Honji R.M.,University of Sao Paulo | Caneppele D.,Companhia Energetica de Sao Paulo | Moreira R.G.,University of Sao Paulo
Pesquisa Agropecuaria Brasileira | Year: 2013

The objective of this work was to describe the morphology of the gonads of surubim-do-paraíba (F1) during induced breeding in captivity. Thirty females were induced to reproduction using carp pituitary extract and human chorionic gonadotropin. Twenty-eight females responded to the induction, releasing 238.80 g of oocytes (fertilization rate: 24.337plusmn;8.35%). After stripping of gametes, the animals were euthanized for the morphological analysis of the gonads. Testicles did not present morphological alteration after induction. Among ovaries, 63.31% showed malformation (uneven, not uniform development or "narrowing"), and the number of released oocytes was below the obtained in wild broodstock of this species. Source


Bianchini I.,Federal University of Sao Carlos | Cunha-Santino M.B.,Federal University of Sao Carlos | Milan J.A.M.,Federal University of Sao Carlos | Rodrigues C.J.,Companhia Energetica de Sao Paulo | Dias J.H.P.,Companhia Energetica de Sao Paulo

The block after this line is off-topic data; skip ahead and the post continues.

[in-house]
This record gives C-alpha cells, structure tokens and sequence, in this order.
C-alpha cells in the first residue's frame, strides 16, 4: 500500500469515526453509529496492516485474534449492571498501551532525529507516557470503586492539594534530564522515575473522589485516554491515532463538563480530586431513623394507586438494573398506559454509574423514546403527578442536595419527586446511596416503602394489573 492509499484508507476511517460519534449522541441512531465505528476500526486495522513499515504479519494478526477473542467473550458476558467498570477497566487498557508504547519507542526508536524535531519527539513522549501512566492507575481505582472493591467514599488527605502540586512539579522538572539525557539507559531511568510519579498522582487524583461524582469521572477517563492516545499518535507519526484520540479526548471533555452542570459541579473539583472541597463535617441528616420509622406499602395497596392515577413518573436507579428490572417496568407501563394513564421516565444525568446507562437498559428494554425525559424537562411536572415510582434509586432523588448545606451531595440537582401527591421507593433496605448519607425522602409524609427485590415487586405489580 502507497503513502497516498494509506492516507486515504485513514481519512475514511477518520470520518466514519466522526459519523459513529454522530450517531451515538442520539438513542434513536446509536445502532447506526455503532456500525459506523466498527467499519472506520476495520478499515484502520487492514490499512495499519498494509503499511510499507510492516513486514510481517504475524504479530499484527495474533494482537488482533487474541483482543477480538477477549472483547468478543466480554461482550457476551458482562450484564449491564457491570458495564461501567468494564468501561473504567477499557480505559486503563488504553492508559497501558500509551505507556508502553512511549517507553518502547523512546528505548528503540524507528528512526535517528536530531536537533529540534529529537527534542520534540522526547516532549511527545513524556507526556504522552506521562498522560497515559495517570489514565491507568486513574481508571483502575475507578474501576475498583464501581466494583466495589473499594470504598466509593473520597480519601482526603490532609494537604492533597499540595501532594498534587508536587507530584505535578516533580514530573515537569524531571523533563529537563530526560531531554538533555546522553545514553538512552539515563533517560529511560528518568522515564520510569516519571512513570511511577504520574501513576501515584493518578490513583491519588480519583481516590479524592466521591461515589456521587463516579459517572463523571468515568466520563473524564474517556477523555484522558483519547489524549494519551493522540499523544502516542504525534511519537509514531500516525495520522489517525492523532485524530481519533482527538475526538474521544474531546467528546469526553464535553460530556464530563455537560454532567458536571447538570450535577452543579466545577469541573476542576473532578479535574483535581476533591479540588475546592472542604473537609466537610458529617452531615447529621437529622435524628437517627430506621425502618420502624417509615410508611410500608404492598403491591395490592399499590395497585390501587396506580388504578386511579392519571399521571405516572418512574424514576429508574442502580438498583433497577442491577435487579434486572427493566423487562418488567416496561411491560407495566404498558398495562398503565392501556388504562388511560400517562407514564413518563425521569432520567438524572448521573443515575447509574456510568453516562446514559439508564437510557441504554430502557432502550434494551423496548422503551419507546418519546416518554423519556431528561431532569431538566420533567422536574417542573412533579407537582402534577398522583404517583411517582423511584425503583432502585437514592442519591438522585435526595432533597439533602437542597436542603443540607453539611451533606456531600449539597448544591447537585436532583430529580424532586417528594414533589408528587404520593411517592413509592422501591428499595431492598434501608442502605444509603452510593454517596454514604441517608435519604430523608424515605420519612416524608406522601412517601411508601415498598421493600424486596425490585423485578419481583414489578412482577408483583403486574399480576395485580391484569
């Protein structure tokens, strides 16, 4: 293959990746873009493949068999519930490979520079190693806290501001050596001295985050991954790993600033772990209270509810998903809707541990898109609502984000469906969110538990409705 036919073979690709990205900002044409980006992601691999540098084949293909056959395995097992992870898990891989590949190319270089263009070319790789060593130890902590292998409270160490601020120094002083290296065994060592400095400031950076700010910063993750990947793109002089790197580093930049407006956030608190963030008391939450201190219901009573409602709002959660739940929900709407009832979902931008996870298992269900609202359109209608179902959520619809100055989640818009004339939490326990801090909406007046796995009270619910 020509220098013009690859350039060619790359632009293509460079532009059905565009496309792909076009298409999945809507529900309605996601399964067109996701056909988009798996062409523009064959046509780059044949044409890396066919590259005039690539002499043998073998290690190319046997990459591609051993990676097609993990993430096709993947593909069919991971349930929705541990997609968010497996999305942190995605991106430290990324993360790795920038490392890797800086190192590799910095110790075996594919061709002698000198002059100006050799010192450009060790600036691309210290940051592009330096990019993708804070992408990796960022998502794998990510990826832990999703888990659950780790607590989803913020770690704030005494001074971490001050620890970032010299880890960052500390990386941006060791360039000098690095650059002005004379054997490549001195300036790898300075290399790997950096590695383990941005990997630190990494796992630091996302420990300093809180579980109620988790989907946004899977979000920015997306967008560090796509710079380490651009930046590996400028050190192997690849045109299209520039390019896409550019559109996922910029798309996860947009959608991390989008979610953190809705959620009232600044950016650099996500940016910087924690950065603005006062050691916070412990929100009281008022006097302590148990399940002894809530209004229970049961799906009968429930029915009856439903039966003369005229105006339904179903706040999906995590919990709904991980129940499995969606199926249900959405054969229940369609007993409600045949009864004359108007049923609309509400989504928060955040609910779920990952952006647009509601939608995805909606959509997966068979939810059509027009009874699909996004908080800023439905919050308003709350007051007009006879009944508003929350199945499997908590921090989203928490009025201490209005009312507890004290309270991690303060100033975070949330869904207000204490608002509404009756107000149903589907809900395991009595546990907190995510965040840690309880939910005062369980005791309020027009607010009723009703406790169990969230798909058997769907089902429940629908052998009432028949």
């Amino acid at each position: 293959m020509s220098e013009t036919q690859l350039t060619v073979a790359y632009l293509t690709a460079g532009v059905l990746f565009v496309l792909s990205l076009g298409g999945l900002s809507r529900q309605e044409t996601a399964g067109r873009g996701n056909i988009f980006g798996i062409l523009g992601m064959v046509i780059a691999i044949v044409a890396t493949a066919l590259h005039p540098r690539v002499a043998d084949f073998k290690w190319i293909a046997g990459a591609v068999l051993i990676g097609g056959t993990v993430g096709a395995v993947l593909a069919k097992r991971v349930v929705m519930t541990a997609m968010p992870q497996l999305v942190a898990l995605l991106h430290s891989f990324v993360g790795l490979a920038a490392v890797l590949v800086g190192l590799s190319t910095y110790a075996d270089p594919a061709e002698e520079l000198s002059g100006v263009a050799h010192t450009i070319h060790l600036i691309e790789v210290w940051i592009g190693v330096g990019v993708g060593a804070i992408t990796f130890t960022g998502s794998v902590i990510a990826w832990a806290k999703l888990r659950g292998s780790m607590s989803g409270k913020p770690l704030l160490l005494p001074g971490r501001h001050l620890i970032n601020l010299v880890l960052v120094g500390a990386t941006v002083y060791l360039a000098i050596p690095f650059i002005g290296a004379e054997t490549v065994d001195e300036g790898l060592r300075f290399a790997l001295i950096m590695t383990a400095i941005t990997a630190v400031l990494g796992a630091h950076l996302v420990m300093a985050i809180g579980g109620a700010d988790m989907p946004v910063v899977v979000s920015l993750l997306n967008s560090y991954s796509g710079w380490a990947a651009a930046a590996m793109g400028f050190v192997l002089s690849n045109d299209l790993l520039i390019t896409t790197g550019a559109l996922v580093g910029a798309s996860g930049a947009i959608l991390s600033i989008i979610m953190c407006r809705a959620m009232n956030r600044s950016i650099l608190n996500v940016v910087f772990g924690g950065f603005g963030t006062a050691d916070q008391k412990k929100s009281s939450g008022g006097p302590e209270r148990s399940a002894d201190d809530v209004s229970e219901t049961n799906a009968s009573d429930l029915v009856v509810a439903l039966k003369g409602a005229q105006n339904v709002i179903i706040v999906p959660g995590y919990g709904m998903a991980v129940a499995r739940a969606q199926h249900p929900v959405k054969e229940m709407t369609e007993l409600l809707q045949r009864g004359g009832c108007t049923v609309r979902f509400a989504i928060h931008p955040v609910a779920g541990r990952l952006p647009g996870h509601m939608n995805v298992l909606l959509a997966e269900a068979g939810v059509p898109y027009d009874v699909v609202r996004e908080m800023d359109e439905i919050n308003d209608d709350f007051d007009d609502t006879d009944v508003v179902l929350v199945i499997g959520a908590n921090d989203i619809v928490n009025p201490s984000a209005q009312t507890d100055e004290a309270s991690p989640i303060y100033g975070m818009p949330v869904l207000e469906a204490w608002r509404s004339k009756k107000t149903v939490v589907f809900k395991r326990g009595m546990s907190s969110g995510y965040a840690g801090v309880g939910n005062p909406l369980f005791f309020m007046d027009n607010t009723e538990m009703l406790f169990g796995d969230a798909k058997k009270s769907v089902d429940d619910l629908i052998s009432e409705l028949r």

Journal of Aquatic Plant Management | Year: 2015

The development of an aquatic community can reflect the anthropogenic influence on adjacent areas of a freshwater system. The understanding of growth rates of a key species is useful for planning management activities. In this study, we used a kinetics model to evaluate growth of three submerged macrophytes: Brazilian elodea (Egeria densa Planch.), narrowleaf elodea (Egeria najas Planch.), and coontail (Ceratophyllum demersum L.) under laboratory conditions that simulate the in situ condition in a Neotropical, constructed lake ecosystem (Jupia Reservoir, Brazil). Incubations were prepared with healthy apical tips of Brazilian elodea, narrowleaf elodea, and coontail (N = 40; 5.0 cm long) in 40 polystyrene pots filled with sediment from the reservoir. A set of 10 pots were placed in a glass tank with 6.5 L of water from the reservoir. The fitting of the data indicated that the growth of macrophytes exhibited an average doubling time (td) between 11.6 (Brazilian elodea) and 23.9 d (coontail) and yields varied between 8.6 (= 52.9 mg; Brazilian elodea) and 19.6 cm (= 217.8 mg; coontail). The growth parameters suggest that these plants have a close niche; however, in Neotropical aquatic systems, these species coexist and compete with other native and aliens submerged species. The floating genus can also present a td with the same order of magnitude as that presented by Egeria and Ceratophyllum. In this case, the floating plants have an advantage in that light is not a limiting factor nor is the shadowing effect that is imposed on submerged species. Source

Discover hidden collaborations